For some reason, a remark Bruce Springsteen made while campaigning for Barack Obama has been echoing in my head. Those who know me well know that I believe Springsteen is a modern-day Woody Guthrie. You can bet this won't be the last time he is quoted on this blog. Here's what Mr. Springsteen said:
"I've continued to find,wherever I go, America remains a repository of people's hopes, possibilities, and desires, and that despite the terrible erosion to our standing around the world, accomplished by our recent administration, we remain, for many, a house of dreams. One thousand George Bushes and one thousand Dick Cheneys will never be able to tear that house down."This is a line from a speech Springsteen made in Philadephia on October 4th, during an acoustic set at a Vote for Change Rally. The transcript of the speech is here and you can see video of his entire set here.
I think the reason those words resonate with me is this: In the darkest days of the Bush years, it really did look like we were losing things that we might not get back. It felt like our country was slowly slipping away from us. For me, it wasn't just the torture, the erosion of habeas corpus, the corporations running regulatory agencies, the lies that led to war, the incompetence and ignorance, or any of the other many shocks.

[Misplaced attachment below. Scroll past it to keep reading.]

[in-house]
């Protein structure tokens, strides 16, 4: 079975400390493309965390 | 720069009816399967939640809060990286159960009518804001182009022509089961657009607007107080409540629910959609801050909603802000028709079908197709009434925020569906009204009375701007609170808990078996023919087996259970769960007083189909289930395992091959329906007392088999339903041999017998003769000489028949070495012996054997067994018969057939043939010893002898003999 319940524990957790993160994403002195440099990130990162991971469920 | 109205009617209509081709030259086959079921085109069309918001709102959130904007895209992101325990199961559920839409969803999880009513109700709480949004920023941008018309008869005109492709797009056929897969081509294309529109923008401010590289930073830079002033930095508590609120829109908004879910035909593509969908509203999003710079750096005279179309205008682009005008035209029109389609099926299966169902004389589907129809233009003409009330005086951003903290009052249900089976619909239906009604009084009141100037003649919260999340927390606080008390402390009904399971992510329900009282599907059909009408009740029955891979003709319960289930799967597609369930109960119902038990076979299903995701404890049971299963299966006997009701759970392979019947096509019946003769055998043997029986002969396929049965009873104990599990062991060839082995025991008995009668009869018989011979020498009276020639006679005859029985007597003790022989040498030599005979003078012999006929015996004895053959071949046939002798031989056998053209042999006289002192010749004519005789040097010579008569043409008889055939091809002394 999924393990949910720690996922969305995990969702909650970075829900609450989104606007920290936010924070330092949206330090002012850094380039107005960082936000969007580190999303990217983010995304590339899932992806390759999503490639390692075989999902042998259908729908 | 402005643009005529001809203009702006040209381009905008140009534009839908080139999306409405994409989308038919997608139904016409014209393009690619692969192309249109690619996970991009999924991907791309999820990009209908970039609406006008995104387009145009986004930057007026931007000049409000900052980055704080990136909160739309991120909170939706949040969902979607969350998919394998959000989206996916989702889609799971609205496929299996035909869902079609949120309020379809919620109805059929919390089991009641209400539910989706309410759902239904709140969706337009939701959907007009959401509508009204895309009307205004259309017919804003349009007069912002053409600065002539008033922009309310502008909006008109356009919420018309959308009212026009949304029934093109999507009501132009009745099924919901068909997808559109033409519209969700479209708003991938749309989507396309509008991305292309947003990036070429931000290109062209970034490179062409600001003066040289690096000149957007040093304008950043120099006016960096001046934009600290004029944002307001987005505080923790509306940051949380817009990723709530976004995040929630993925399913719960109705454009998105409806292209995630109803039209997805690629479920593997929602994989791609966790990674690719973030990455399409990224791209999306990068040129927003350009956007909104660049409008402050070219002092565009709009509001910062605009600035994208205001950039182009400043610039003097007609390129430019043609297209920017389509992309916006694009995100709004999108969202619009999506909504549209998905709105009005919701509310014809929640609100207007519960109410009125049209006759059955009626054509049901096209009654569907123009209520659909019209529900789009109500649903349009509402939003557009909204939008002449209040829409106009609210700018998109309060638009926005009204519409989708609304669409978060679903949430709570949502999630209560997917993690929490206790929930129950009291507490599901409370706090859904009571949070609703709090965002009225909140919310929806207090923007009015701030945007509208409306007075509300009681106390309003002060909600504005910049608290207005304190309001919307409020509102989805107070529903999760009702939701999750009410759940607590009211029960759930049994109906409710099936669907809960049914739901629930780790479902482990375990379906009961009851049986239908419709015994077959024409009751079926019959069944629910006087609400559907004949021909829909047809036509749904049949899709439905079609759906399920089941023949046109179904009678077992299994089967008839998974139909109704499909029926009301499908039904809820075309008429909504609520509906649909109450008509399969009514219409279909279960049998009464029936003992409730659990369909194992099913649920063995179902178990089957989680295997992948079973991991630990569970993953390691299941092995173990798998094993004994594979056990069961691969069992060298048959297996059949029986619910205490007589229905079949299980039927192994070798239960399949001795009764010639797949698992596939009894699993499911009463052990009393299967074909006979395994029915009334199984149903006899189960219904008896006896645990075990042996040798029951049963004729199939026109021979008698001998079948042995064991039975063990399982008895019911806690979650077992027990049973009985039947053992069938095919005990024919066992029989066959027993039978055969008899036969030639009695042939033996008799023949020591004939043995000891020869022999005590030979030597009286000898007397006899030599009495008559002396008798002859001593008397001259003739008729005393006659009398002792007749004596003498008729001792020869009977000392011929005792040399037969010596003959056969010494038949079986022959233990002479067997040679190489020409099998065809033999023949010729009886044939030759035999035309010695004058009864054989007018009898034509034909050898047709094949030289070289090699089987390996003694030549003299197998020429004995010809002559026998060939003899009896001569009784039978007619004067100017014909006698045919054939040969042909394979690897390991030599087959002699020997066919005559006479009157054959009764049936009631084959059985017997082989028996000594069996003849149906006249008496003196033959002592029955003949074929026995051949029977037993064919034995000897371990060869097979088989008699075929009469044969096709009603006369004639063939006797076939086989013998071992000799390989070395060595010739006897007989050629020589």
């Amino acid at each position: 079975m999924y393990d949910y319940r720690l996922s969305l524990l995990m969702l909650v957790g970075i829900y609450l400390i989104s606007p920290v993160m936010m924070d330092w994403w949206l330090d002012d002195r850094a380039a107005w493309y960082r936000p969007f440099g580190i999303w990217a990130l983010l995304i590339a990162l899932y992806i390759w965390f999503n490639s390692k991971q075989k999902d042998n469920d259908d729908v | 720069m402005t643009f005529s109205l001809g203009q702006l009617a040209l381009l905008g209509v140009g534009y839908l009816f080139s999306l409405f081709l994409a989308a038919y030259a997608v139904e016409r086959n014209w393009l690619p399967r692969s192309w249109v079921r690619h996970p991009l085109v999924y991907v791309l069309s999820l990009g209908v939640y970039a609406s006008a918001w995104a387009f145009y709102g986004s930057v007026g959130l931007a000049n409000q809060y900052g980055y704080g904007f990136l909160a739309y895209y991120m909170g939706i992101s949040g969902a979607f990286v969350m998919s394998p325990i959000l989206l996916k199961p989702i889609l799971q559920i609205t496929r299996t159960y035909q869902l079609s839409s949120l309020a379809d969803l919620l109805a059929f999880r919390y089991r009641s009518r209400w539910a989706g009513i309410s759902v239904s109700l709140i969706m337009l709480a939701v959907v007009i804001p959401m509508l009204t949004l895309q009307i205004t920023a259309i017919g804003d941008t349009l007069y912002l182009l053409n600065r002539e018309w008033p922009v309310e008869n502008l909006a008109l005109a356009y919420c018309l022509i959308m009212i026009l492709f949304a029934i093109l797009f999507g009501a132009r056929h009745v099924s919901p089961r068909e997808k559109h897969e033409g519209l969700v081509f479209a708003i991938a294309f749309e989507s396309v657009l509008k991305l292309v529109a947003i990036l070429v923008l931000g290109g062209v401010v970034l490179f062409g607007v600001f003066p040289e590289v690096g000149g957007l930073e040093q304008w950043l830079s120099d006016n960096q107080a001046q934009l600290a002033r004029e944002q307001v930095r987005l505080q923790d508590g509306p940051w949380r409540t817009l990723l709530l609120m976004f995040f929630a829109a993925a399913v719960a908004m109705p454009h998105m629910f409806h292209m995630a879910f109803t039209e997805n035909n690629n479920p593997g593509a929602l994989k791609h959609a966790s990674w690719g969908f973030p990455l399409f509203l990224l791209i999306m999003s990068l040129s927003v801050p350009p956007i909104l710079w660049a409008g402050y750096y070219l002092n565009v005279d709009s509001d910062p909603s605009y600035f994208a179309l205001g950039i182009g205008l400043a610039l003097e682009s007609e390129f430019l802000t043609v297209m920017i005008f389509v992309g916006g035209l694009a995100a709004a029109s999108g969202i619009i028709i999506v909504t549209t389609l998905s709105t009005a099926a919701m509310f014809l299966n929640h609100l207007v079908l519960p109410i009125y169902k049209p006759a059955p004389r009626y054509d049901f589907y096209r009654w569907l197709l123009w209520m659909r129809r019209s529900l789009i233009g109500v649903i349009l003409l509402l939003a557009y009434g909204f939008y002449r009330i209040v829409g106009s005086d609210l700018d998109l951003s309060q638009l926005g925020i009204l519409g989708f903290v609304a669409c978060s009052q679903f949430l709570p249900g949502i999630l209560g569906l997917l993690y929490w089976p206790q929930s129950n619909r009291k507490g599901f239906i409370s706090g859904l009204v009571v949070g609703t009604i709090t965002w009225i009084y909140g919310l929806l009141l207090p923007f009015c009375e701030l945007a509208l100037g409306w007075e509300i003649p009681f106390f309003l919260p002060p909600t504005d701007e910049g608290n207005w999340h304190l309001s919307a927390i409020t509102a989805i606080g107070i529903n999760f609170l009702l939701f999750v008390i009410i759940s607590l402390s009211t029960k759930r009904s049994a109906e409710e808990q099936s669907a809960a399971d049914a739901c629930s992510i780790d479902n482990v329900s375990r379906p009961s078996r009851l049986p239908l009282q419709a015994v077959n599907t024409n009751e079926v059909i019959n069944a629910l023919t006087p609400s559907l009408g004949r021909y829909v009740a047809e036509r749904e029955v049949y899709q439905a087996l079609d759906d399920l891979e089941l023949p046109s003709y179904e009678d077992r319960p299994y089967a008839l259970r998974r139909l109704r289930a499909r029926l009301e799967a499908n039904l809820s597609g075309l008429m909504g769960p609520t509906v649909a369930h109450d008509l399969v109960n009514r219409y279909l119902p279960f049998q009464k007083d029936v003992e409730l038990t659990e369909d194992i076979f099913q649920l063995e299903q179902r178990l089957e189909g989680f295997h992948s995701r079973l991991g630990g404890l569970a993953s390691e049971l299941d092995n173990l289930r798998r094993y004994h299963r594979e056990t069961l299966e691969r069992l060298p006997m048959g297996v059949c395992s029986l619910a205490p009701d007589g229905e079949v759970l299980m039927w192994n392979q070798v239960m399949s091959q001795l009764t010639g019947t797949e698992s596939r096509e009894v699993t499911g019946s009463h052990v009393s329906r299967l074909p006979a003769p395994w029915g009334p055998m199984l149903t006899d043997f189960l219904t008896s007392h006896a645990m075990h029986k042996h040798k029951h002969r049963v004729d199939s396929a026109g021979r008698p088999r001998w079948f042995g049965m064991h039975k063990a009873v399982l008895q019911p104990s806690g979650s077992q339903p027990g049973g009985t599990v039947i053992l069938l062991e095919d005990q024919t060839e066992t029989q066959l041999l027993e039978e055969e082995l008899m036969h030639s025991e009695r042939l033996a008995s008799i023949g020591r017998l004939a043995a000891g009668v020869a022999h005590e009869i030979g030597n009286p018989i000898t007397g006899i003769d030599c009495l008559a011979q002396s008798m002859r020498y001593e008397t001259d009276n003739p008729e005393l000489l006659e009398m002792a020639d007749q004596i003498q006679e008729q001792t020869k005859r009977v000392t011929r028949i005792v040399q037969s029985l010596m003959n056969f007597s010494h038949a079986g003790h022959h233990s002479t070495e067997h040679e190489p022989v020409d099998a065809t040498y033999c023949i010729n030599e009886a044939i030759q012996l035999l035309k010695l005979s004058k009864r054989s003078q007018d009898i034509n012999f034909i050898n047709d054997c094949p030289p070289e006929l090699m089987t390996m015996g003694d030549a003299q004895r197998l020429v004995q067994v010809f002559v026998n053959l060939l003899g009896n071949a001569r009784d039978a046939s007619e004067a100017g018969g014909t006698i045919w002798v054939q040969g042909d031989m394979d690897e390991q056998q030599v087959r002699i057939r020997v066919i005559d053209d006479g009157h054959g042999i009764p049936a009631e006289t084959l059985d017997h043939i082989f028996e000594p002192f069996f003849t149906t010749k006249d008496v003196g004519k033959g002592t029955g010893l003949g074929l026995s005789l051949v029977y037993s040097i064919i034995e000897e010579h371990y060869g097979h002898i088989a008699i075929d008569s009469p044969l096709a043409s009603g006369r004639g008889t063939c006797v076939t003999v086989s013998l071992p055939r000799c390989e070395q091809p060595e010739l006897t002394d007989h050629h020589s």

What was scary was the manner in which it all happened. It was as if resistance was futile. As the shocks continued to mount, the government all but gave us the finger and laughed in our faces. We got used to White House spokespersons who would blatantly lie to a room full of media who were almost completely cowed into submission. As late as March 2008, when an ABC reporter pointed out to Dick Cheney that recent polls showed about two-thirds of Americans thought the war in Iraq was not worth it, Cheney replied, "So?"
It was as if to say, "Ha! What are they gonna do about it?"
Well, I've realized that Bruce is right. The historic grassroots mobilization witnessed during the campaign, the rumblings of an awakened spirit of activism, and the marked change in the tone of our national political dialogue demonstrate that, in fact, we will not be conquered. George Bush and Dick Cheney can batter America, but they can't tear it down. Ideas of "opportunity, equality, social and economic justice, a fair shake for all our citizens" are too deeply ingrained here for George and Dick to waltz into Washington and ruin it all.